What do NFL players and the women in the legal profession have in common? If you answered that both aim for perfection and have an insatiable desire to win, you’d be right. But that’s not the end of their commonalities. Both often have short-lived careers in their respective professions.
Many researchers and task forces have investigated the phenomenon of women opting out of the legal industry. A 2015 survey conducted by Harvard Law School’s Center observed that “even women who have achieved important career success appear to be leaving their prestigious positions — and the profession as a whole — in alarming numbers.” Although only HLS graduates participated in the survey, the data is largely consistent with the national trend. Statistics show between 30 and 45% of women exit the legal field mid-career.
Women aren’t the only ones departing the traditional practice of law. Men are leaving, too. Among the numerous reasons attorneys are abandoning the profession is the fact that it is an inherently adversarial system, which makes it stressful.
Even short-lived and minor stress, the American Psychological Association reports, can have a significant impact on one’s mental and physical well-being. According to the association, acute stress can “trigger heart attacks, arrhythmias and even sudden death.” Just imagine the impact of chronic stress. I don’t have to tell you that it can wreak havoc on your body and be utterly debilitating. Studies show that long-term stress can be a major factor creating vulnerability to developing new conditions or cause existing conditions to worsen.
Many times the most exasperating aspect of being attorney, for me at least, is dealing with difficult (to put it politely) opposing counsel. You know, the kind that are demeaning, threatening and nothing less than verbally abusive. These individuals popularized lawyer-jokes and have given the industry a bad reputation for unprofessionalism.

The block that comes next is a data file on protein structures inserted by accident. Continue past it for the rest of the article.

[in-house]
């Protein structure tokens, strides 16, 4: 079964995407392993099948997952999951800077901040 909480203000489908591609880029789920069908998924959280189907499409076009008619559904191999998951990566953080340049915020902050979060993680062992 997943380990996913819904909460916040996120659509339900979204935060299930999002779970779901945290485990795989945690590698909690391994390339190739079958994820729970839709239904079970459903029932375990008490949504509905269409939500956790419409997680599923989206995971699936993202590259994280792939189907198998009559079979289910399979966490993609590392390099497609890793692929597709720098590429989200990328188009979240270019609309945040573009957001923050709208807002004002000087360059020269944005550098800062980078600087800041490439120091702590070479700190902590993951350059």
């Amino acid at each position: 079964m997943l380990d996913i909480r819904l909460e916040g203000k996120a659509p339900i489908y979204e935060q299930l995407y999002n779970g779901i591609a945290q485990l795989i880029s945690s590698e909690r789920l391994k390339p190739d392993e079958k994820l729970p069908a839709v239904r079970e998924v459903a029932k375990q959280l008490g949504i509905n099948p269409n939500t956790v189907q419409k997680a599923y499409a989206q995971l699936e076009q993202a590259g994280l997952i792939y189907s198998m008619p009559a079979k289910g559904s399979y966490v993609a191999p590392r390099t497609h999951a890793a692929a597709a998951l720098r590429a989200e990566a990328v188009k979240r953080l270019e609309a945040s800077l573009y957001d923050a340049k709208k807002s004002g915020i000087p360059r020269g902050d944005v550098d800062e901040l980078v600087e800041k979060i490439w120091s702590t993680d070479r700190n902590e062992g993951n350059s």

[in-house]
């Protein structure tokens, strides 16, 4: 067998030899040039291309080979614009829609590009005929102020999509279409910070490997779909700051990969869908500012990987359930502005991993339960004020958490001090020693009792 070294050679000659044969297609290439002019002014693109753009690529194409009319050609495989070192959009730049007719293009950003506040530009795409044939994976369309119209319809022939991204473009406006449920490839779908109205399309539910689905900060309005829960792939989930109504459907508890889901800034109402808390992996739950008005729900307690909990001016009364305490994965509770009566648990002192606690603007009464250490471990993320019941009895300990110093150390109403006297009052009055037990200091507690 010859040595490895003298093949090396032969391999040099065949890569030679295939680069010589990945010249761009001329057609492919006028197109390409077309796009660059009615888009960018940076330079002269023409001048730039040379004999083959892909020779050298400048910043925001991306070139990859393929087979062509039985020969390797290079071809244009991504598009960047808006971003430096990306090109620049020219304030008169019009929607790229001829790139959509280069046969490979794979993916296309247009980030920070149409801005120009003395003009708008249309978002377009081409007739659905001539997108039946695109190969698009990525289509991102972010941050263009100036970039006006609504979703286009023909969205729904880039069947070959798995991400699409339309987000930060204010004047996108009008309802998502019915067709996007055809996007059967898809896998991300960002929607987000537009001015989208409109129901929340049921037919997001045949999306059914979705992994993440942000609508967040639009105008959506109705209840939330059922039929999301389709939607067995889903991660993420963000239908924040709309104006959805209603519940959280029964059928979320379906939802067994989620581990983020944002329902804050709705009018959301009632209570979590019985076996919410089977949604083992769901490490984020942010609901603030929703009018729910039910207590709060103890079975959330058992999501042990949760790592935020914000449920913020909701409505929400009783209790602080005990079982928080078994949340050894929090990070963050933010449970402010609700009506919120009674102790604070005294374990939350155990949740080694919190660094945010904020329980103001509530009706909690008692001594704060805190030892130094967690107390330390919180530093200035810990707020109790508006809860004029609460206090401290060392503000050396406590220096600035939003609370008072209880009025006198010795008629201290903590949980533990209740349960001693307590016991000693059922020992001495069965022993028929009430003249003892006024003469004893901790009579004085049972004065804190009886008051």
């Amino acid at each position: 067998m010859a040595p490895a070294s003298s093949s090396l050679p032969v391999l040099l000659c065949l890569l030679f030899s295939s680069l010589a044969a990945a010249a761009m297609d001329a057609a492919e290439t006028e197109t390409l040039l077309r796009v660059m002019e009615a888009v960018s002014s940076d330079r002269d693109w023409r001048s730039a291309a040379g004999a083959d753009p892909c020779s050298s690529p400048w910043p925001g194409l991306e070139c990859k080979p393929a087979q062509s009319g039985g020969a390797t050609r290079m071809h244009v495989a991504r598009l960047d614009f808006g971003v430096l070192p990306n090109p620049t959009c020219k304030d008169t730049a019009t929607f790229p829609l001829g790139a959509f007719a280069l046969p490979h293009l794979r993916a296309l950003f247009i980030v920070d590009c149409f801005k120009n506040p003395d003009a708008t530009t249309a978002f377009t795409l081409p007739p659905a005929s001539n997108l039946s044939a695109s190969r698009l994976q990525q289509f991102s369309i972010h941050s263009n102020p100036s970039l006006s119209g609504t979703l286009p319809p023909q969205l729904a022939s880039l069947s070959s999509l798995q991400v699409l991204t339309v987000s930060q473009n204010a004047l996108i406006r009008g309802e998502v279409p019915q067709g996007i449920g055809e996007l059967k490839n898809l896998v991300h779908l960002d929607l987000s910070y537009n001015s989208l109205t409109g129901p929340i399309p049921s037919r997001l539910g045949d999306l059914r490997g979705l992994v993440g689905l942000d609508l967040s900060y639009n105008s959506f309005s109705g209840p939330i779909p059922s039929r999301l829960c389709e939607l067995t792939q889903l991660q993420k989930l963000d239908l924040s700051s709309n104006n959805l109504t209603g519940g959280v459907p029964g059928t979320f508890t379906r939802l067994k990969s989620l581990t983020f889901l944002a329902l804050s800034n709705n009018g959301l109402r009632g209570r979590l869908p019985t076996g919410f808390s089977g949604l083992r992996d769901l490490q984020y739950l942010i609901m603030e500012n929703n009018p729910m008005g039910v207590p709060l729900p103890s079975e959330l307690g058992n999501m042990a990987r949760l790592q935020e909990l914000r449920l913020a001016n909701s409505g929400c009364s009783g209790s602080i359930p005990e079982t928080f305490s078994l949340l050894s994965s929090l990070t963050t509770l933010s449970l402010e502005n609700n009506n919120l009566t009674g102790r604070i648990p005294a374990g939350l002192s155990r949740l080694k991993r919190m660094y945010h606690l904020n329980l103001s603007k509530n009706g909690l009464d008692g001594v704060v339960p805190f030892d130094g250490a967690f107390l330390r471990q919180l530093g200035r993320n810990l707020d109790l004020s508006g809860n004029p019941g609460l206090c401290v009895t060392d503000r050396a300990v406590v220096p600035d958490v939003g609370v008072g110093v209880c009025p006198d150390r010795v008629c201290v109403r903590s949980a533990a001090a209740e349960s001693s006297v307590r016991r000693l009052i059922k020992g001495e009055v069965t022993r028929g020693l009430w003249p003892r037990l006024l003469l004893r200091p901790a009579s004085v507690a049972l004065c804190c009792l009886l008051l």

It’s easy to get sucked into the vortex of opposing counsel’s incivility and engage in a tit-for-tat battle that never ends well. But, for your own health, consider extending kindness to the undeserving lawyer. You are not on the turf of a football field seeking to brutally tackle your rival. You are a participant a civilized system designed to adjudicate the differences of opinion between parties.
A practical way to embrace genuine professional courtesy and minimize the stress caused by troublesome opposing counsel is to employ a interpersonal communication style known as unilateral disarmament. This strategy, traditionally used in family relationships, involves shifting your focus from your opponent’s words and behaviors to your own. After all, the only person you can control in an argument is yourself.
Psychology expert Lisa Firestone has condensed the theory in her article entitled “5 Simple Steps to End Any Fight.” Firestone advises individuals to first relax and not lash back. Instead, respond warmly and emphasize. Lastly, don’t be afraid to communicate how you feel.
Employing the unilateral disarmament strategy may not (and, let’s be honest, probably won’t) change your opponent. It can, however, reduce your stress and improve your overall well-being. With less anxious and fatigued attorneys, it may also be game-changer in reversing the trend of burnt-out lawyers.